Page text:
Friday, January 22, 2010

India needs to increase investments substantially

PSD blog draws attention to an article by Rebecca Wilder which highlights the need for India (and Brazil) to increase its savings rates in order to boost overall investment and, in turn, worker productivity. This assumes importance if India is to capitalize on its large, young, and rapidly growing (adding 13 m workers every year) workforce.

In an FT blog post, Shankar Acharya has argued that the restrictive labour laws (especially on hiring and firing them), and preferential treatment and reservations for small scale industries encourage Indian manufacturing units to "stay small". A multiplicity of labor laws (46 central and over 200 state labor laws) only adds to the problems of the businesses. Further, indirect tax regimes favoring the small enterprise have suppressed scale and encouraged firms to remain small.

Difficulty in accessing capital and poor infrastructure facilities - especially in access to transport, electricity and water - only exacerbates the problems. This prevents them from taking advantages of the classic industrial economies of scale and scope and also keeps productivity enhancing capital investments at a minimum. Further, many of these regulations and controls also disincentivizes businesses from coming into the formal sector and thereby avoid conforming to the restrictive regulations, especially on hiring labor.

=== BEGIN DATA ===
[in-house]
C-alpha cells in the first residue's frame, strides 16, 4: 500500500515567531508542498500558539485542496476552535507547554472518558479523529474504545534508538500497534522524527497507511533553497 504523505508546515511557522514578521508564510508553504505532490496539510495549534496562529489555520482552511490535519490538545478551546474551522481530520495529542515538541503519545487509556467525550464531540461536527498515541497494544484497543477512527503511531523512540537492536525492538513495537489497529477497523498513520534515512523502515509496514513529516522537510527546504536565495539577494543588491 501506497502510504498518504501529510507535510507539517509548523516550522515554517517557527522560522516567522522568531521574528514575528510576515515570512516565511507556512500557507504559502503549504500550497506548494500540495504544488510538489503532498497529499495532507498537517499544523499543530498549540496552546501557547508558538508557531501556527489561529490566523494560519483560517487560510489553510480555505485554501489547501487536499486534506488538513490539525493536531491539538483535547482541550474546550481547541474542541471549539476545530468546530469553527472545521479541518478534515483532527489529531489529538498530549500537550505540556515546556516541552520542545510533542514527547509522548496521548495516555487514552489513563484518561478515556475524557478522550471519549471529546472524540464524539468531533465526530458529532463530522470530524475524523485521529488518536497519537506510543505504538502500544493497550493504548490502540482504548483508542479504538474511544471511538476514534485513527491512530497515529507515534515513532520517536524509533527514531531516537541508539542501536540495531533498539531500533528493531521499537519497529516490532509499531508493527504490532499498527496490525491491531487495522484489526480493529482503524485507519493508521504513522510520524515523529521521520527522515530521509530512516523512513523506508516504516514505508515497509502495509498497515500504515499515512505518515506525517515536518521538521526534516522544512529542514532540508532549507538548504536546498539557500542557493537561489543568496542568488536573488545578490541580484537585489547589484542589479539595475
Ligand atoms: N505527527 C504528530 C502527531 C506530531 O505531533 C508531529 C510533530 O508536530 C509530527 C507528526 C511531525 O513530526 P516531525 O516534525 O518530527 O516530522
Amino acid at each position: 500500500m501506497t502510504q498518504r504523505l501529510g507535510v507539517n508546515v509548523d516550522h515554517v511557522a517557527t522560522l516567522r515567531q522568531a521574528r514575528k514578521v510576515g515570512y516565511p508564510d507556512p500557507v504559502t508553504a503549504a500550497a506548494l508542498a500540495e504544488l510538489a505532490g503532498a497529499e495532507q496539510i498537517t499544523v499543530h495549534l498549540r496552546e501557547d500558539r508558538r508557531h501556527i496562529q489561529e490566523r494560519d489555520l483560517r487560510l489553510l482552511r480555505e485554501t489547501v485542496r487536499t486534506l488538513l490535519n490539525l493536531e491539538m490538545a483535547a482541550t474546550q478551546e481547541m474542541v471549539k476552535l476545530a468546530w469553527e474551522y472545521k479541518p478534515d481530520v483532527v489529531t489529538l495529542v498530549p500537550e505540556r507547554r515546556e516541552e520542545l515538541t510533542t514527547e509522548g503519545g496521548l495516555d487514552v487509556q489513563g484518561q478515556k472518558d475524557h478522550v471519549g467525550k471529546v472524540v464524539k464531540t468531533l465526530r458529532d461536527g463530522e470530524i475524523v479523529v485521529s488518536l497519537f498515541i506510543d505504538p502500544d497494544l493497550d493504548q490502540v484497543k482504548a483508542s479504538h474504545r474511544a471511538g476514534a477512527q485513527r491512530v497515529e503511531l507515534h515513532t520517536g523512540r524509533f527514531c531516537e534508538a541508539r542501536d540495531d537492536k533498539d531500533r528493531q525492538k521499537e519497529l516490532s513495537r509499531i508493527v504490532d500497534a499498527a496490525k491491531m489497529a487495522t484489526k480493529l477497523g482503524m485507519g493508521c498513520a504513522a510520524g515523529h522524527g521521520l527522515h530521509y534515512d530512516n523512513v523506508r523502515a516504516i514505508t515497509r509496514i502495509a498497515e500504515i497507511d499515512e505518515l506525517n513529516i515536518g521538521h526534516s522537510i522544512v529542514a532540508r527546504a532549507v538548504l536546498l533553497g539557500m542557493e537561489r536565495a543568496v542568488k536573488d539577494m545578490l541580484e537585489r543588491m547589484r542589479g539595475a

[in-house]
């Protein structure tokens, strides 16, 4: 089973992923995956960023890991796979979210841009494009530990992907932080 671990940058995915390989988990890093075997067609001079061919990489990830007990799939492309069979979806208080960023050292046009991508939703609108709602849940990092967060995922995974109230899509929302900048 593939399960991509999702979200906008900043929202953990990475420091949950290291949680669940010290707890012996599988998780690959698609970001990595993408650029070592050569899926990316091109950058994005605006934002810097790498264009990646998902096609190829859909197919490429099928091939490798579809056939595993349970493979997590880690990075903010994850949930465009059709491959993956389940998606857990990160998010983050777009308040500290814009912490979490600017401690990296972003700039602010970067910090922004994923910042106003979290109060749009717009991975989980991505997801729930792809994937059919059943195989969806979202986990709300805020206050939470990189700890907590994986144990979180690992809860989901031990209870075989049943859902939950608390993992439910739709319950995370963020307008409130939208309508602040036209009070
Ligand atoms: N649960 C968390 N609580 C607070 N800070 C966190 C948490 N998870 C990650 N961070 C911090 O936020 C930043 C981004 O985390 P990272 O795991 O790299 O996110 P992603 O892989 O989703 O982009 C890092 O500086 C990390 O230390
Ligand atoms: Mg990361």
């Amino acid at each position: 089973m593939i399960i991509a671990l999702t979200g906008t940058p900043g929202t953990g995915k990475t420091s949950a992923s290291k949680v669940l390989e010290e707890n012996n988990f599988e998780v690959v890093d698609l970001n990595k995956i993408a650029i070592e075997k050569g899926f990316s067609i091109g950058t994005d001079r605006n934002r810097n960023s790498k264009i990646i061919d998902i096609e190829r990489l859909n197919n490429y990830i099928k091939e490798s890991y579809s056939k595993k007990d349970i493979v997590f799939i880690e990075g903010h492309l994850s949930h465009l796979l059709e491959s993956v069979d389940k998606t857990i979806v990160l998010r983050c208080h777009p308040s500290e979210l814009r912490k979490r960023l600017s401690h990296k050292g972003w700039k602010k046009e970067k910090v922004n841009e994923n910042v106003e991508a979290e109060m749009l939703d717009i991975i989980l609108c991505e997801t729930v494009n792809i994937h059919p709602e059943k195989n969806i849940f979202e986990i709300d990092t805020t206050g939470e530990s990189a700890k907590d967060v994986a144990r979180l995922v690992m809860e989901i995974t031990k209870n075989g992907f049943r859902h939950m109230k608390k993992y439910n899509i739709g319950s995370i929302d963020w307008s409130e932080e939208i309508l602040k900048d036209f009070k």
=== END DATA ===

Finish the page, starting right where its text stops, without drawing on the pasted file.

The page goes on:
It is therefore no surprise that the capital stock per worker is much lower for India (and Brazil) in comparison with China. Given its low productivity base, even incremental increases in investments will lead to dramatic improvements in productivity.



Though investment spending as a share of GDP has been growing...



... it is increasingly coming from the sharp rise in FDI inflows.



It is therefore important that India increase its domestic savings substantially, so as to boost capital investments and increase its capital stock, which would in turn increase labor productivity.



While there have been improvements, the household savings have been relatively stagnant for the past few years. In fact the increases in savings have been due to the increase in public sector savings, something which is likely to be adversely affected by the economic slowdown.

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